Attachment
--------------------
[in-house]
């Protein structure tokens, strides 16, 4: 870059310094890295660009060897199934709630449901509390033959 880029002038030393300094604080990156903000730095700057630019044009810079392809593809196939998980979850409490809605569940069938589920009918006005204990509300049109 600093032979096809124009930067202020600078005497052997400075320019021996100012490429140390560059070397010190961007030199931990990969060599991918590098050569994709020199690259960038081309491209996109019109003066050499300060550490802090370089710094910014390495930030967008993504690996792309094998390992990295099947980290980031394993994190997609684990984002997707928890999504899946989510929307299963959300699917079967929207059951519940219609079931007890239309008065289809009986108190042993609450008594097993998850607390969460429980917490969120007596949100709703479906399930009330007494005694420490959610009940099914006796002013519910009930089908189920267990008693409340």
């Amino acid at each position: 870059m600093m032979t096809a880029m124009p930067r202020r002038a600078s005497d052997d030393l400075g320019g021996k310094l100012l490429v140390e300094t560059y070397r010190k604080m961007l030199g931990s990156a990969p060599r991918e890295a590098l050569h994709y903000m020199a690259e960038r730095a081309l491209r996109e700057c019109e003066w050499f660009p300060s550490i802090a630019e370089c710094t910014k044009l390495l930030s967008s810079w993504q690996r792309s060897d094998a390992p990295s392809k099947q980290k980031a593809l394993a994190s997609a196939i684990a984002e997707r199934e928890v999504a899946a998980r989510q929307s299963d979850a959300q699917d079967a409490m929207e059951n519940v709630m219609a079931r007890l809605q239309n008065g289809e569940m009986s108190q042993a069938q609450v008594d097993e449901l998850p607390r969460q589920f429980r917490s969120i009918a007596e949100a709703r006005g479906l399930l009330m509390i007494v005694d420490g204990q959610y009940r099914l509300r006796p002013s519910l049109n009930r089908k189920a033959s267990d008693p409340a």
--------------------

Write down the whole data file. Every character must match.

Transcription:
[in-house]
């Protein structure tokens, strides 16, 4: 870059310094890295660009060897199934709630449901509390033959 880029002038030393300094604080990156903000730095700057630019044009810079392809593809196939998980979850409490809605569940069938589920009918006005204990509300049109 600093032979096809124009930067202020600078005497052997400075320019021996100012490429140390560059070397010190961007030199931990990969060599991918590098050569994709020199690259960038081309491209996109019109003066050499300060550490802090370089710094910014390495930030967008993504690996792309094998390992990295099947980290980031394993994190997609684990984002997707928890999504899946989510929307299963959300699917079967929207059951519940219609079931007890239309008065289809009986108190042993609450008594097993998850607390969460429980917490969120007596949100709703479906399930009330007494005694420490959610009940099914006796002013519910009930089908189920267990008693409340």
């Amino acid at each position: 870059m600093m032979t096809a880029m124009p930067r202020r002038a600078s005497d052997d030393l400075g320019g021996k310094l100012l490429v140390e300094t560059y070397r010190k604080m961007l030199g931990s990156a990969p060599r991918e890295a590098l050569h994709y903000m020199a690259e960038r730095a081309l491209r996109e700057c019109e003066w050499f660009p300060s550490i802090a630019e370089c710094t910014k044009l390495l930030s967008s810079w993504q690996r792309s060897d094998a390992p990295s392809k099947q980290k980031a593809l394993a994190s997609a196939i684990a984002e997707r199934e928890v999504a899946a998980r989510q929307s299963d979850a959300q699917d079967a409490m929207e059951n519940v709630m219609a079931r007890l809605q239309n008065g289809e569940m009986s108190q042993a069938q609450v008594d097993e449901l998850p607390r969460q589920f429980r917490s969120i009918a007596e949100a709703r006005g479906l399930l009330m509390i007494v005694d420490g204990q959610y009940r099914l509300r006796p002013s519910l049109n009930r089908k189920a033959s267990d008693p409340a």